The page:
Steve Carmody / Michigan Radio

Flint Community Schools says it's got a $20 million deficit ($10 million of which was only recently discovered, according to the district.)

But if you ask Lisa Hagel, Flint Community Schools owes another $8.6 million on top of that.

Hagel is the superintendent of the Genesee Intermediate School District, which is now suing Flint schools over allegedly misspending $8.6 million of countywide tax money.  

The money was supposed to go to the Genesee Area Skill Center for vocational training. Instead, it was blended into the general fund of the Flint Community Schools.

Alyse Guenther / Michigan Radio

Some 200 people and about a dozen media outlets stuffed into an airless high school cafeteria in Vassar, Michigan last night.

The small town of some 2,600 has been thrown into the center of the immigration debate during the past few weeks.

That's because a local juvenile center, Wolverine Human Services, is in talks to temporarily house as many as 120 of the unaccompanied Central American children flooding into the U.S.

And so far, Vassar appears very, very against that idea. 

Michelle Huan / Michigan Radio

Some of the chaos at the U.S. and Mexican border has made its way to Michigan.

About 75 protesters turned out last night in in the tiny, mid-Michigan town of Vassar, population roughly 2,600. 

That's where a juvenile center is in talks to potentially house some of the unaccompanied minors flooding into this country from Central America.

Michigan Radio's Kate Wells sent us this field report. 

via Center for American Progress

UPDATE 10:49 PM 

Some 75 protestors and several police officers filled the front lawn of Vassar's city hall Monday evening.  

Even though officials say these kids would stay in the juvenile camp for housing and school while they're going through the asylum, or more likely, the deportation process, lots of people expressed concern about what it would mean for the town. 

"More crime," said Josh Barnes, of Vassar, when asked why he was worried enough to come out and protest.

Prarie Plant Systems

In Berkley, activists say they've now turned in enough signatures to put decriminalization on the local ballot this fall. 

The city clerk says they'll know whether or not the signatures are valid by Thursday.  

Berkley is just the latest city to consider the issue.

Similar proposals are already on the August primary ballots in Oak Park and Hazel Park.

And the group behind the petitions, the Safer Michigan Coalition, says it plans to turn in another petition in Saginaw next week. 

http://www.performancenetwork.org/
The Performance Network Theater

Michigan’s theater community took a hit a few weeks ago, when an iconic professional theater in Ann Arbor suddenly shut down.

Audiences showed up for the evening performance only to find a note on the door, saying everything was canceled indefinitely.

In a panic, the theater community rushed to come up with a plan, any plan, that could save it.

“When the locksmith showed up, the writing was on the wall.”

May was a busy month for Carla Milarch.

Inside the Arab American National Museum.
www.accesscommunity.org

Earlier this month there was the annual anti-Islam rally in Dearborn (although more cops than actual protestors showed up.)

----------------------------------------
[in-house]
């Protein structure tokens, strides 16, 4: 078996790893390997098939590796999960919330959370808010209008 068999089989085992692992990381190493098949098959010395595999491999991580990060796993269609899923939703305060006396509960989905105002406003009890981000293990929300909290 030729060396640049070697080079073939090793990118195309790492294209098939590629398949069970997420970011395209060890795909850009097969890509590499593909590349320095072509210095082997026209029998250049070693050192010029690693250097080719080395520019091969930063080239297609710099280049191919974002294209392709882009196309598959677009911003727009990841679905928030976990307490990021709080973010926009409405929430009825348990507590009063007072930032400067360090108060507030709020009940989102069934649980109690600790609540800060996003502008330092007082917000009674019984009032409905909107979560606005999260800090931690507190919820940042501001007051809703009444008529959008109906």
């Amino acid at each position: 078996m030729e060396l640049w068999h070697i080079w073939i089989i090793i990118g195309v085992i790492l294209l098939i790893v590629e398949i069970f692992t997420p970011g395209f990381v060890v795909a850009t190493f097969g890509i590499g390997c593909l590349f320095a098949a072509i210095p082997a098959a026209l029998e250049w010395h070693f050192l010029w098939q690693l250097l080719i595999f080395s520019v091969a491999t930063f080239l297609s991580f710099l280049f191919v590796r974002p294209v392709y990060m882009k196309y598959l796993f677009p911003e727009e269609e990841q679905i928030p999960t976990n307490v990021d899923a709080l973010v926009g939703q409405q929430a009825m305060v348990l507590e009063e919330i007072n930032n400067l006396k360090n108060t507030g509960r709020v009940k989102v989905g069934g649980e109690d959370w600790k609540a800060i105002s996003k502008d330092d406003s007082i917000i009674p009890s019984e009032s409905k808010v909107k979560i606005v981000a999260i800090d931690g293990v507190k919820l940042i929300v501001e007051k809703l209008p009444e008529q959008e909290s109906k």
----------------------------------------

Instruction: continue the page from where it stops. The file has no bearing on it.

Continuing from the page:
A few days before that, police investigated the burning of several Qurans outside a local Mosque. 

 And in February, an Arab-American man won more than $1 million dollars in a lawsuit over the religious and racial harassment he said he suffered at work.  

http://www.broadcenter.org/academy/network/profile/john-covington
The Broad Superintendents Academy

Let's do this MEAP style. Choose one of the following.

John Covington is:

A) an education visionary, brought in to turn around some of Detroit's worst schools using a model that lets kids learn at their own level, regardless of age or grade;

B) an overpaid, underperforming puppet of a state takeover of Detroit's schools;

C) It just depends on whom you ask. 

Right or wrong, the chancellor of the Education Achievement Authority is stepping down. 

Hired to fix Detroit's failing schools, amidst political turmoil 

The Capital Dome in Lansing, Michigan.
Joe Dearman / Flickr

Yeah, it's dead, and petition organizers partly blame what we are still talking about in Michigan: the freezing cold winter.

More from Jonathan Oosting from MLive:

Chairman Norm Kammeraad said an unusually cold winter made it difficult for the group to collect 322,609 (signatures) by July 7 in order to put a constitutional amendment on the fall ballot.

"Every time we hit the field with these things, we were overwhelmed by people who wanted to sign them," Kammeraad said Tuesday evening. "It was just phenomenal. Problem is, we couldn't get organized enough because of the weather."

Kammeraad, the chair of the Committee to Restore Michigan’s Part-time Legislature, also blamed "elite Republicans" for coming up short.

Steve Carmody/Michigan Radio

The Flint school district is sending out some 250 pink slips this week.

They're laying off non-classroom staff, from janitors to secretaries to school safety workers. 

 Administrators say they have no choice: they're coming up against a state deadline to eliminate the district's $10 million general fund deficit. 

Now the district will look to outsource those positions through a private company.

Karon Grubb is a secretary in the administration office.